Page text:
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GREENSBORO UNCG will use a new multimillion dollar federal grant to recruit new teachers into the profession and bring high-tech thinking to two rural school districts.

The university’s School of Education will create the Piedmont Teacher Residency Partnership with a five-year, $6.1 million grant from the U.S. Department of Education. The program will train new teachers and bring problem-solving lessons to some public schools in Rockingham and Surry counties.

“The idea is to meet mutual needs,” said Christina O’Connor, the director of this new program as well as the director of professional education preparation, policy and accountability at UNCG’s education school.

UNCG will recruit 80 prospective teachers — 20 a year for the next four years — for its new education program. The first class will start their UNCG coursework next summer and will work in schools during the 2020-21 school year.

Teaching prospects must have a bachelor’s degree but no teaching credential and be interested in working in one of several areas: elementary grades, middle grades, special education or high school English, math or science. The UNCG program runs for 14 months, and students will spend most of that time working in schools. These UNCG students will be paid $35,000 from the grant for the year they teach.

Students who complete the program will earn a master of arts in teaching and a teaching certificate. There’s one key condition: Graduates must stay on in a designated school in either Rockingham or Surry county for three years after they get their master’s degree. UNCG will continue to provide training and other support for new program graduates during this three-year span.

UNCG, working with the two school districts, will place these teaching prospects in 11 high-poverty schools — seven in Rockingham and four in Surry.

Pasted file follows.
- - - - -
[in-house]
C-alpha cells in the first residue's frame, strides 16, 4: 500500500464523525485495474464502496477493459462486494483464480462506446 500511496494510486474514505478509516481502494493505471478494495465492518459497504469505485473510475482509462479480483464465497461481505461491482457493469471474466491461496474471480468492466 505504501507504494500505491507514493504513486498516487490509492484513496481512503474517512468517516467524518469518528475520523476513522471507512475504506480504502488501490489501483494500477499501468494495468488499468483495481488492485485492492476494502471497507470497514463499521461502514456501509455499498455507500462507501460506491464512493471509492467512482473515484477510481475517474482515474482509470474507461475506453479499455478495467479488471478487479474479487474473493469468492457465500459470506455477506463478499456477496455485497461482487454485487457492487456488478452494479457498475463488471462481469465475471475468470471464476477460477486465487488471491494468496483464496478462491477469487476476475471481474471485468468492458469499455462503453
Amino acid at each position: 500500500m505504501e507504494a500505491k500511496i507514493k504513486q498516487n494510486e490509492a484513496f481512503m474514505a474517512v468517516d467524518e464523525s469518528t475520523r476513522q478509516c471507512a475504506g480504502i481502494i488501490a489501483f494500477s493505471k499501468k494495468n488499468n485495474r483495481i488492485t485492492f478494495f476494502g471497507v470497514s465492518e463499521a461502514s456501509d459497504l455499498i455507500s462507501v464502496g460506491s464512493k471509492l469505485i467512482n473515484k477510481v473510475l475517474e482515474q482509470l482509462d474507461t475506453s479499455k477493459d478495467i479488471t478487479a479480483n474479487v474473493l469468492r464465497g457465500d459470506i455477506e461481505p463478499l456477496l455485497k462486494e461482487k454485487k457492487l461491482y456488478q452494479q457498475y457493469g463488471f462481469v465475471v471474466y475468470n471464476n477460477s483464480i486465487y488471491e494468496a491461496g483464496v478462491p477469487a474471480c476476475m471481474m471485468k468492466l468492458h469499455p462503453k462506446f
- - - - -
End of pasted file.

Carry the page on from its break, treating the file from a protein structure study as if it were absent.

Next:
“It’s not just about UNCG,” O’Connor said of the new partnership. “It’s about UNCG working with Surry and Rockingham to find innovative ways to make sure these teachers are prepared to meet the needs of the students in these schools.”

The two school districts need teachers, for instance, and the program will set up a new pipeline to provide educators in both counties.

The teachers coming out of the UNCG program will be versed in what’s known as computational literacy. It’s not computer coding. Rather, computational literacy is a way to collect and analyze information — much like a computer might — and use it to solve a variety of real-world problems in this digital age.

The UNCG teachers-in-training will set up makerspaces in their assigned schools. The workshops will have tools and equipment to let students design and create things and carry out some of the lessons they’re learning in class.

Computational literacy, O’Connor said, is “something we believe is very important in our emerging tech environment. Our students need to be able to think computationally, not just do computing.”

The grant funding, which UNCG announced last week, comes from the U.S. Department of Education’s Teacher Quality Partnership grant program. UNCG received a $7.7 million grant from the same program in 2014 to recruit and train teachers for STEM fields and set up makerspaces at several schools in Guilford and Forsyth counties.

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